What did it mean to be a ‘man’ in 1950s Australia? To celebrate History Week 2017, Lake Mac Libraries hosted Dr Chelsea Barnett for an insightful and thought provoking Speaker Connect talk: ‘What sorta man are you anyway’: Contested Masculinities in Australian Postwar Cinema. Drawing on research she conducted as part of her PhD (completed Macquarie University, 2016), Chelsea explored how masculinity was both constructed and represented in Australian feature films of the 1950s. Chelsea argued that although the 1950s is a period remembered for its stability and rigid gender roles, it was, in fact, an era during which contested masculinities were to be played out on the silver screen.
Chelsea began by emphasising that the 1950s is a period remembered by many as one of stability, characterised by rigid gender roles and with the nuclear family on the centre stage. However, Chelsea argued that the post-war family unit did not function as smoothly as we might think: it was much more complex and most importantly ‘fragile.’ Its stability relied on each family member fulfilling the particular role which they were assigned, whether that be the ‘breadwinner,’ the ‘housewife’ or the ‘obedient’ child.
During the 1950s, Australia’s Prime Minister Robert Menzies played an important role in reinforcing the ideal of the ‘breadwinning’ father. As a result, middle-class masculinity became deeply connected to the roles of husband and father. However, not all Australian men conformed to and successfully fulfilled this role. Opposition to it saw the emergence of a radical nationalist mode of masculinity rejected the notion of the stable and reliable ‘breadwinning’ father and husband. Instead, it celebrated the working-class father, who was rugged and independent, and whose loyalty lied not with his family but with his mates. Therefore, Chelsea suggested, we should think of the 1950s as a “dynamic” moment in Australian history when post-war masculinity was anything but stable and instead was nuanced, complex and often contradictory.
To demonstrate this dynamic moment, Chelsea took the audience on a journey back in time and discussed how three Australian feature films showed and dealt with the tensions surrounding 1950s Australian masculinity. The first of these films, Wherever She Goes (1951), tells the story of the early life of Australian Pianist Eileen Joyce. The film presented a complex picture of fatherhood and probed the tensions surrounding competing modes of masculinity. The second film, The Sundowners (1960), explored the differences between the wandering, liberated father and the settled, reliable father, and the tensions this created between husband and wife. The third film, The Shiralee (1957), explored the tensions between the middle-class father and the working-class father, and raised questions about what it meant to be both a father and a man in 1950s Australia.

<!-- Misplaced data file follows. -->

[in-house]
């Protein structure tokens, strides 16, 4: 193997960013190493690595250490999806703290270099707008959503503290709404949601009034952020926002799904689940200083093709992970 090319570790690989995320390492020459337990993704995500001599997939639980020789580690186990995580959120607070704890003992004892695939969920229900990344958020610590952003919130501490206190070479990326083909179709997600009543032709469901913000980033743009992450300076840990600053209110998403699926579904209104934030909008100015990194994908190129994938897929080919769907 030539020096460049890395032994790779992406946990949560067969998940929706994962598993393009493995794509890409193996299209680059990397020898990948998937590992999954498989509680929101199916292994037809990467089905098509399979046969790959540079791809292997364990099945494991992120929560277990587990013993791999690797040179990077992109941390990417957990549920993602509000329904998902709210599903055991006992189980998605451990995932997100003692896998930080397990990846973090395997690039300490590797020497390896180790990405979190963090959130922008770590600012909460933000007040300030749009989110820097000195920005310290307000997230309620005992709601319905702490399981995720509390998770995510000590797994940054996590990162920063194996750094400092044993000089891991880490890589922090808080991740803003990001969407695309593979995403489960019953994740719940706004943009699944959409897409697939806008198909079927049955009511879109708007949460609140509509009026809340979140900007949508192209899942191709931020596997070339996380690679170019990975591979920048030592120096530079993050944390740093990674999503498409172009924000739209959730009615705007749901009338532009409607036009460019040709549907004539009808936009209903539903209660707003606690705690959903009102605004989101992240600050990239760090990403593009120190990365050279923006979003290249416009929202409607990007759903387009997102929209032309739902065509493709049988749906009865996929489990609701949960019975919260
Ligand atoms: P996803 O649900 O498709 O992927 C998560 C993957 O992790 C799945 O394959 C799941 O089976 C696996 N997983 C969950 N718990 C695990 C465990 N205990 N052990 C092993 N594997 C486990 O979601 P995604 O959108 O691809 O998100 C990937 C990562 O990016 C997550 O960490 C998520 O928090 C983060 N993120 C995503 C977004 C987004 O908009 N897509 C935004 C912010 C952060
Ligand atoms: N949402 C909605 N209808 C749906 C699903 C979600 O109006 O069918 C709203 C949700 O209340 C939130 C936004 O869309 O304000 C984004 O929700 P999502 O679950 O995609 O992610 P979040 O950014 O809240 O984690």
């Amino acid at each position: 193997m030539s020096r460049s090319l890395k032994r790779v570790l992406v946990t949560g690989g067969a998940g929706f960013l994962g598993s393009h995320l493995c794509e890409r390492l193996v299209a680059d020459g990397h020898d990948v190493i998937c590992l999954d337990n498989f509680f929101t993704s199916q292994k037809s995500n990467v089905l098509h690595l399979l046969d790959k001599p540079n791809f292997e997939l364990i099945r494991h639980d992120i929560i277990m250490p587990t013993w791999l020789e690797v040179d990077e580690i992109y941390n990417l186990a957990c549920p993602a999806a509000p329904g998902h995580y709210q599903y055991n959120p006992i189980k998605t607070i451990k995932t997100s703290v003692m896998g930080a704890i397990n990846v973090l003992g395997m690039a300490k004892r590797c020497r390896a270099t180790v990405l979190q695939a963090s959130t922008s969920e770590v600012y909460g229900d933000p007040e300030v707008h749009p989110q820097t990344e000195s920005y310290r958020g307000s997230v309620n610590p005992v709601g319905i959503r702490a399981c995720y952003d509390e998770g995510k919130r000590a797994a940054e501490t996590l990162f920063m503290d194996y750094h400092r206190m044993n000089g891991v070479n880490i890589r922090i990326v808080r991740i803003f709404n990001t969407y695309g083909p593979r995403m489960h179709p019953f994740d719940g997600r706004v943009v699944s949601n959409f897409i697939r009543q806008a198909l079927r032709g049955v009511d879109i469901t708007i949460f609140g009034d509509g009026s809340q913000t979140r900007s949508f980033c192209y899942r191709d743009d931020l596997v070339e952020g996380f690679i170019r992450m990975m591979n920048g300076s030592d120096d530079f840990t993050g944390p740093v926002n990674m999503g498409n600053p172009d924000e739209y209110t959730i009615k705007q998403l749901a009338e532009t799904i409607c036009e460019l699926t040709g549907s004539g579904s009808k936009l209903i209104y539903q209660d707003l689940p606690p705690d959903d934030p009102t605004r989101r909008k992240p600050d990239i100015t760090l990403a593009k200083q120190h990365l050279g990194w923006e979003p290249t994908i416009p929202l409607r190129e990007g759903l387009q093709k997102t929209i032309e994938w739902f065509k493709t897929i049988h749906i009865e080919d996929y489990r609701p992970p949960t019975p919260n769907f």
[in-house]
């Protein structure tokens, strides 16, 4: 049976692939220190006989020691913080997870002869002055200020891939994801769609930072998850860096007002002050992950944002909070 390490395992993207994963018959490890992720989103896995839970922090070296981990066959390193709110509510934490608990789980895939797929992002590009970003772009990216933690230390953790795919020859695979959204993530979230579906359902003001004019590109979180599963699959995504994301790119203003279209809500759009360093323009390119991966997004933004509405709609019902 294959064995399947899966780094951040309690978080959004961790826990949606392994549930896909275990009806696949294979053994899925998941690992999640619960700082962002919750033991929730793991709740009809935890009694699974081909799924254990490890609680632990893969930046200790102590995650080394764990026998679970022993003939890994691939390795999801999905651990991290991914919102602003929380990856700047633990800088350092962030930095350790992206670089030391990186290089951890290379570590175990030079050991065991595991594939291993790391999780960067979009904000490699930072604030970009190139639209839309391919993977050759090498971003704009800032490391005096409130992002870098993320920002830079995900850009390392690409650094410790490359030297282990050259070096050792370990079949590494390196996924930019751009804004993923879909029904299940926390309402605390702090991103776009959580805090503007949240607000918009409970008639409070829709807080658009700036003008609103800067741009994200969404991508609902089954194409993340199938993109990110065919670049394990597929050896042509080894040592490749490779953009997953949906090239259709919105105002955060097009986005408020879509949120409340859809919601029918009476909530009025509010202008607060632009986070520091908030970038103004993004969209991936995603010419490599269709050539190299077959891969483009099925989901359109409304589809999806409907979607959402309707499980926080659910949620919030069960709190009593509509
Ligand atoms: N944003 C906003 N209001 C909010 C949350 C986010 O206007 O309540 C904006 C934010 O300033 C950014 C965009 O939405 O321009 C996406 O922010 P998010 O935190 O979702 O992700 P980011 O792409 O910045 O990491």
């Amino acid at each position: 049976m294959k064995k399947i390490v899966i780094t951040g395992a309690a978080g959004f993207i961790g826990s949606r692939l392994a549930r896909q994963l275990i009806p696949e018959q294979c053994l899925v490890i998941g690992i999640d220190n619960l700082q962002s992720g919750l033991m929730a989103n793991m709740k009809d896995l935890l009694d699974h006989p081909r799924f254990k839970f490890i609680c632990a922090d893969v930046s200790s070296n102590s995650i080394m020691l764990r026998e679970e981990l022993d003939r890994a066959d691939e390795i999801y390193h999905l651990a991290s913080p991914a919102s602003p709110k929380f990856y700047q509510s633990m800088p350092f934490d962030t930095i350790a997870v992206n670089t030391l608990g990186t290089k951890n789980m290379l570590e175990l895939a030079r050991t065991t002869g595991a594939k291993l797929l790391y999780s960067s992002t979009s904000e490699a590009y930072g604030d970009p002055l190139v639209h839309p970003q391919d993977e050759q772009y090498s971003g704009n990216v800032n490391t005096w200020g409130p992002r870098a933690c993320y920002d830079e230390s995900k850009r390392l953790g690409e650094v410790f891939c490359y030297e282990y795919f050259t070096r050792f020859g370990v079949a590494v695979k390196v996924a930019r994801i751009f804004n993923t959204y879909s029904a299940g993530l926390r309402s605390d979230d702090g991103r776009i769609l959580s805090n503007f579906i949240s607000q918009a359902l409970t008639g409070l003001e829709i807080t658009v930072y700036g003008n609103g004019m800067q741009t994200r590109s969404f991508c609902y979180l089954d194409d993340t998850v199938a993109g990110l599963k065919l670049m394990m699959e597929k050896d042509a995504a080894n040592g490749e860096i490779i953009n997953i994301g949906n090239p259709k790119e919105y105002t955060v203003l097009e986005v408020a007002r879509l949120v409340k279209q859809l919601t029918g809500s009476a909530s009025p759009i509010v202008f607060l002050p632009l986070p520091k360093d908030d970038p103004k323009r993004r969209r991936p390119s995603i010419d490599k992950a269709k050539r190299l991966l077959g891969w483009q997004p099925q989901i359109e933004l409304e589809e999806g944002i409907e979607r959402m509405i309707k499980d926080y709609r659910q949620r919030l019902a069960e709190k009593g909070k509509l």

Chelsea concluded her talk by arguing that these three films helped to shed light on the unspoken instability of the post-war nuclear family in Australia. There was no ‘one’ way to be a man during this period, but rather, there were different modes of competing masculinity at play. The audience at Toronto Library drew some fascinating parallels between the competing modes of 1950s masculinity and Australia today. They reflected on their own experiences and ideas about the past and had a lively discussion about the fact that in 2017, we are still asking ‘what it means to be a man.’
Thank you to Alexandria Hawkins, History Council of NSW Intern, who wrote this wrap-up and provided the images.
Thank you also to Dr Chelsea Barnett, Julie Dunn and the entire team at Lake Mac Libraries for their hard work in bringing about this event.
This event was proudly presented as part of the History Council of NSW’s Speaker Connect program for History Week 2017, supported by Create NSW. It was also part of History Illuminated, Lake Macquarie’s inaugural festival of history.